This first example will use stacked, colour-converted data from a single Hyperstar frame of the Pleiades. Please download the unprocessed .jpeg file from http://img156.imageshack.us/my.php?image=frame270filessdmaskcropbi9. jpg where you will find an unprocessed image of Merope and its associated nebulosity as the central part of the frame. This image is made up from 70 sub-exposures of 1 minute per sub taken with the Hyperstar/SXV-H9C combination. Having a reasonable number of subs means the final stacked image will have a pretty good signal to noise ratio, although the image may not go that "deep". However I think you will find the image does go fairly deep, as a faint galaxy [PGC1396, mag.17.89] will appear towards the top right hand corner of the frame as you process the image.
Having downloaded the file from the "Image Shack" site, and saved it into a folder on your computer, now open the file in Maxim DL using File/Open. Zoom out once using View/Zoom Out so that you can see the whole frame on your screen.
What we are going to do with this image is to split it up into separate Luminance (L), and Red (R), Green (G), and Blue (B) files. We will then do a little image processing on the L file only before recombining all four files back into a colour image.
With the Pleiades file opened up in Maxim DL, go to Colour/Convert to Mono and click o.k. Save the monochrome image to a new file with the filename ending in MONO.jpg so that you can remember what it is. Minimise the file. Now open the original Pleiades file again and this time split it up into its RGB components using Colour/Split Tricolour and click o.k. You will get three monochrome images appearing on the screen, which are the RGB channels of your data. Minimise these three files. Maximise the MONO.jpg file. We shall now use just button clicks to bring out the faint nebulosity. Go to Filter/Digital Development/FFT -Low Pass/Mild and click o.k. This process will carry out a Fast Fourier Transform low-pass filtering of the data, which will pull out the faint parts of the data (the nebulosity) without completely blowing out the bright parts (the stars). Save this processed file as _MONO_FFT.jpg and open up the Screen Stretch window -View/Screen Stretch. Pull the left tab (red) to the far left and move the right hand tab (green) to about three-quarters of the way along to the right. You will see that the DDP filtering process, like magic, has brought out all the faint nebulosity. We now need to reform the colour image by recombining the LRGB files.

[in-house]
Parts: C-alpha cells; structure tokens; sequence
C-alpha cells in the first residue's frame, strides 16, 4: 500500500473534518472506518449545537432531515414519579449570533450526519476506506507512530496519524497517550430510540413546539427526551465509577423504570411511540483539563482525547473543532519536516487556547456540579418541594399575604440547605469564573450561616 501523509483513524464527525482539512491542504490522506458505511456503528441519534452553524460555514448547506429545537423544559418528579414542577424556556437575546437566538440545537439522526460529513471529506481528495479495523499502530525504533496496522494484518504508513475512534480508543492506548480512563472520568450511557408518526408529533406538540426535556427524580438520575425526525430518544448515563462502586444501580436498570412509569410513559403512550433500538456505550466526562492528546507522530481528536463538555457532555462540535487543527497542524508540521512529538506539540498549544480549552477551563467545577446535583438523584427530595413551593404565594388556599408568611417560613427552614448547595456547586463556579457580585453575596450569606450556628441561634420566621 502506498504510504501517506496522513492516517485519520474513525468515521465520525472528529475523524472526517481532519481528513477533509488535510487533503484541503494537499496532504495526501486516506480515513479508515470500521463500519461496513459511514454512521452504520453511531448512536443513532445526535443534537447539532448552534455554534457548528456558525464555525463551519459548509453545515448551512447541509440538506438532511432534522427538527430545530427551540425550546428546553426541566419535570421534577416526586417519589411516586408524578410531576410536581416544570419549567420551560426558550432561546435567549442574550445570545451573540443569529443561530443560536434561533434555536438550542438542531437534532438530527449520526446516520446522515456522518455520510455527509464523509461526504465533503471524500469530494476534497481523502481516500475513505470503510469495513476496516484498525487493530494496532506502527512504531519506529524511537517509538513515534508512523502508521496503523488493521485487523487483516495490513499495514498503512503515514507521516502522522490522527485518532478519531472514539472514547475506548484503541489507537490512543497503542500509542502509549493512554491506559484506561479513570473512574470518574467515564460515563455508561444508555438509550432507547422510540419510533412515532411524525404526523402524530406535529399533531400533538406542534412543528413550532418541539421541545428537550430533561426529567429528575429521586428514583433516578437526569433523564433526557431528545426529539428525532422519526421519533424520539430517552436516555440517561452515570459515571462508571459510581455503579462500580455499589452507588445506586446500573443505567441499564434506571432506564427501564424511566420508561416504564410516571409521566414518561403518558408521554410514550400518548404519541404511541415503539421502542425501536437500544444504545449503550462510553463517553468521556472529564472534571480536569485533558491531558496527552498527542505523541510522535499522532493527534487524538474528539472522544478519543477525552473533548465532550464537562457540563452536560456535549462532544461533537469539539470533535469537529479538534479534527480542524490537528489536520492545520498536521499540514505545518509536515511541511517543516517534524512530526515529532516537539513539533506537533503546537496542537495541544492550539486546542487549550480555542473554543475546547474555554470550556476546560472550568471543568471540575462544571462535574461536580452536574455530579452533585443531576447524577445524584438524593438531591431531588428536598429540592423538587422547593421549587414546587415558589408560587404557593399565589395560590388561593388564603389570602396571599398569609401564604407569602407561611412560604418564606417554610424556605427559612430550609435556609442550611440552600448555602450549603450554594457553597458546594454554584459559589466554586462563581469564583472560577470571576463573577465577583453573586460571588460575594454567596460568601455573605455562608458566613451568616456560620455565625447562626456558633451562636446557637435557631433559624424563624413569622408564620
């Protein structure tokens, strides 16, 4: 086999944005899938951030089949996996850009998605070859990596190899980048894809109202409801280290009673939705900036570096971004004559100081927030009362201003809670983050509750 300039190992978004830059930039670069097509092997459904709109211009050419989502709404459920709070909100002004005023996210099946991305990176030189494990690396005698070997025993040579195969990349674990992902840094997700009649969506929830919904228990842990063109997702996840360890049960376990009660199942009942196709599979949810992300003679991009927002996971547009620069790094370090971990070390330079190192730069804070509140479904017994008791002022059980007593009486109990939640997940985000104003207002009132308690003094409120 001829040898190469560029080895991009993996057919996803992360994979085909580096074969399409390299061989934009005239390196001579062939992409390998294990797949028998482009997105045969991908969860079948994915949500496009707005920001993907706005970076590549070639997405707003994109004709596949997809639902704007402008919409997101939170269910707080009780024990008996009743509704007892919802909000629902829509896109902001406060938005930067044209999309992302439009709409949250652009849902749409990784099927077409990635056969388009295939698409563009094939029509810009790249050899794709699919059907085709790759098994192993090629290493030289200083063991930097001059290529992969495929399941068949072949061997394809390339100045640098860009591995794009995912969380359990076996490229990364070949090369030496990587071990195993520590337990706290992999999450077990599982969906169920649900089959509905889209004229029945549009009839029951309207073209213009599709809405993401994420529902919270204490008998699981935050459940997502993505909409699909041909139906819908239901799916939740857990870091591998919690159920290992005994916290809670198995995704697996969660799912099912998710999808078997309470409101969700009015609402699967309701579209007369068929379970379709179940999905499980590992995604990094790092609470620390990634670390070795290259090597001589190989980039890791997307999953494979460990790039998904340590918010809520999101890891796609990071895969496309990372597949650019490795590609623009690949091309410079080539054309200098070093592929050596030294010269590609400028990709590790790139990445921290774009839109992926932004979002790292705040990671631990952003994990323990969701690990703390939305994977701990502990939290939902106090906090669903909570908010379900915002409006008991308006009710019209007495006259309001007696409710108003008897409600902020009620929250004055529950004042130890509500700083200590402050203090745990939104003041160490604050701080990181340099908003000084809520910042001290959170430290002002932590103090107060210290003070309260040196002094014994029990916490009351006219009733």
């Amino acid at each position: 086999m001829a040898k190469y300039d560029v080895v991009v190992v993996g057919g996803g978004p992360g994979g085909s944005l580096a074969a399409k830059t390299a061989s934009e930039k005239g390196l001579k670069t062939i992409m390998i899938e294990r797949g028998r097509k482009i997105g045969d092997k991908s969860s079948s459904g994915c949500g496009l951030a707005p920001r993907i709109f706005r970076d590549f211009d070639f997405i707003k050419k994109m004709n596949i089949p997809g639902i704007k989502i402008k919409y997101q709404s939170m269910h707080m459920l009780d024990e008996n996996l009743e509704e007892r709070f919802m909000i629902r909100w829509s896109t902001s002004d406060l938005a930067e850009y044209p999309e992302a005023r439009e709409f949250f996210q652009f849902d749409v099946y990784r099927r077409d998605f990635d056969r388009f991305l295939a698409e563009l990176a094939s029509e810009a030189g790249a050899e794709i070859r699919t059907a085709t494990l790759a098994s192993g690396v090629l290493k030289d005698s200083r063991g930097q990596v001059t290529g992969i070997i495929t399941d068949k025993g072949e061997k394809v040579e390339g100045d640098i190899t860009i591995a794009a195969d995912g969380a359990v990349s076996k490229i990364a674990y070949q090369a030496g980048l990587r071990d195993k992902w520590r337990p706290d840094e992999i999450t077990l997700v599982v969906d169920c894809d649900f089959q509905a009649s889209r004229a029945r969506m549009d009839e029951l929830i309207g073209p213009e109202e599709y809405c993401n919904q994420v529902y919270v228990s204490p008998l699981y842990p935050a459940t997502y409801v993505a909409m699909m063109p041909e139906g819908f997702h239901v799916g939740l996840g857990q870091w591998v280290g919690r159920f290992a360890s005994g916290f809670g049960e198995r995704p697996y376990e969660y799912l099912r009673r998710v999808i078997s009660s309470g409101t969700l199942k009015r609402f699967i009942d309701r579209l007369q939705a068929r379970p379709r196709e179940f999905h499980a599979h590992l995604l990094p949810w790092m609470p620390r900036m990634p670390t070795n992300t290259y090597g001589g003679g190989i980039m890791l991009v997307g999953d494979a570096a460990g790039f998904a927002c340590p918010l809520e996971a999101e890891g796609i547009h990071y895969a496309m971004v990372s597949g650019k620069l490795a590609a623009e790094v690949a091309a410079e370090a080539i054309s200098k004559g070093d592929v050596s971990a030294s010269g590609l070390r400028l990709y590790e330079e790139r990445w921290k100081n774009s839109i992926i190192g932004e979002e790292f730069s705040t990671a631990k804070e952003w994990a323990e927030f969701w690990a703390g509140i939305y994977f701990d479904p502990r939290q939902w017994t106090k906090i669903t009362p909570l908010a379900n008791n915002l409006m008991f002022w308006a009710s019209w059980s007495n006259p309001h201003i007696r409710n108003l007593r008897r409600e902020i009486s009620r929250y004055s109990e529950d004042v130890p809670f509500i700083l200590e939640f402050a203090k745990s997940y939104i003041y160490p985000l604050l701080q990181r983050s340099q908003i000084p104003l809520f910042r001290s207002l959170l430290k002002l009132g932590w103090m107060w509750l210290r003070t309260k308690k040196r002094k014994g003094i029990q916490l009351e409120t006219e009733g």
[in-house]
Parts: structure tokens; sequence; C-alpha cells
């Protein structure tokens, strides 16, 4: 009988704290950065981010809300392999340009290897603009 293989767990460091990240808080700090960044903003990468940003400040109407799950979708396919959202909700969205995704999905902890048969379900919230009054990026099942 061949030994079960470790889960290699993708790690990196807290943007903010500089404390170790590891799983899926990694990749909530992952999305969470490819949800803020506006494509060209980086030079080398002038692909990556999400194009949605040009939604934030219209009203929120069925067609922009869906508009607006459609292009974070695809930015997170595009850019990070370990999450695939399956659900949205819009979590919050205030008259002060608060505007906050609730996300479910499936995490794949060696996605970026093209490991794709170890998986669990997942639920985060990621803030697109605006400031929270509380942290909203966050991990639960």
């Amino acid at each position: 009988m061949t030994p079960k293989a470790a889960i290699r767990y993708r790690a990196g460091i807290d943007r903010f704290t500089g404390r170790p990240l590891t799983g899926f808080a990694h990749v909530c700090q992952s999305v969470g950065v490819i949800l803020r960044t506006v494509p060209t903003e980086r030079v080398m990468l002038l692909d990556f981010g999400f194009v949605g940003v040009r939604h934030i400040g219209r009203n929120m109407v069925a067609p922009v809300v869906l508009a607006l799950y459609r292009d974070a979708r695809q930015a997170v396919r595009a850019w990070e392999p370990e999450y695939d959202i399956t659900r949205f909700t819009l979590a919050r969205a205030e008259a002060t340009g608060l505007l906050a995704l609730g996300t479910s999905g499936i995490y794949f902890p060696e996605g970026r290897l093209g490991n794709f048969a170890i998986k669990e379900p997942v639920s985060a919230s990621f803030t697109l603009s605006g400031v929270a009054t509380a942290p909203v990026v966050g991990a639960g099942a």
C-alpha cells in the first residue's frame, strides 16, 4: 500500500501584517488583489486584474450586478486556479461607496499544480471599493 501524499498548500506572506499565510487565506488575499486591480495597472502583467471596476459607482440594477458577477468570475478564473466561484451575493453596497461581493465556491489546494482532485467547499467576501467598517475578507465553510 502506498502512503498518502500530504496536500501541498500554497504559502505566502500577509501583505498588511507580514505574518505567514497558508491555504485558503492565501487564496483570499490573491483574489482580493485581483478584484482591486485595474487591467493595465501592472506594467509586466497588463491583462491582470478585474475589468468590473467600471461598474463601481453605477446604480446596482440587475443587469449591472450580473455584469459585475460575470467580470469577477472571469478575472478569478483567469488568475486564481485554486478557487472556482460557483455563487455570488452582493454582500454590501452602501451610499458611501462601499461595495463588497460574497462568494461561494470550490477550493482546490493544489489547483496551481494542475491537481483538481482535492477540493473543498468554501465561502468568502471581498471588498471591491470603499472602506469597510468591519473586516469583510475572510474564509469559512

Go to Colour/Combine Colour - conversion type is LRGB, conversion colour space is RGB, tick allow resize and tick Bgd Auto Equalize. Put your _MONO_FFT.jpg file into the Luminance box and put the RGB files into the Red, Green and Blue boxes and click o.k. Save the file as Pleiades_RGB_process.jpg. Close Maxim DL and open up PaintShopPro. Open up your RGB process file within PaintShopPro, go to Effects/Automatic Contrast Enhancement/Darker,
Mild, Bold and click o.k. Save this file as Pleiades_RGB_process_PSP.jpg and you're finally done with this cheap and cheerful process.
Figure 10.1 shows the raw unprocessed data, in 10.2 the DDP processed luminance file, in 10.3 the recombined LRGB file, and in 10.4 the final processed image. I have not cloned out any hot pixels, lens flare or other defects in this simple process. You can take the processing of this image further by doing that, and by carrying out some noise reduction as well as some further contrast enhancement.
PhotoShop Processing of the Pleiades Data and Use of Noel Carboni's Actions
Before we begin there are two things about PhotoShop and astronomical imaging processing. One, PhotoShop is plain scary, it looks big and intimidating and it is big and intimidating. Some people can have a day job based on the fact that they can run PhotoShop - it's that big. The second thing we need to know is the shape of the "Magic Curve" mentioned in the Golden Rules. We shall use a nonlinear stretching routine in PhotoShop called "curves" to pull out the faint stuff in the same way that we used the DDP FFT function above in Maxim DL. However, you need to get the shape of the curve you are going to use correct, or you will blow up the stars as well as bring out the faint stuff, this is where the "Magic Curve" comes in. The shape of the curve can be seen in Figure 10.5. The steep rise at the beginning of the curve is what we are using to bring the faint detail out of the darkness. We then use a second point on the curve (by clicking and dragging on the curve) to start bringing the curve over from its steep initial rise. We then finally add the last long straight section using a 3rd point on the curve, which keeps the star blowout under control. I believe this last part of the curve called "the long straight ride home" is due to Ron Wodaski.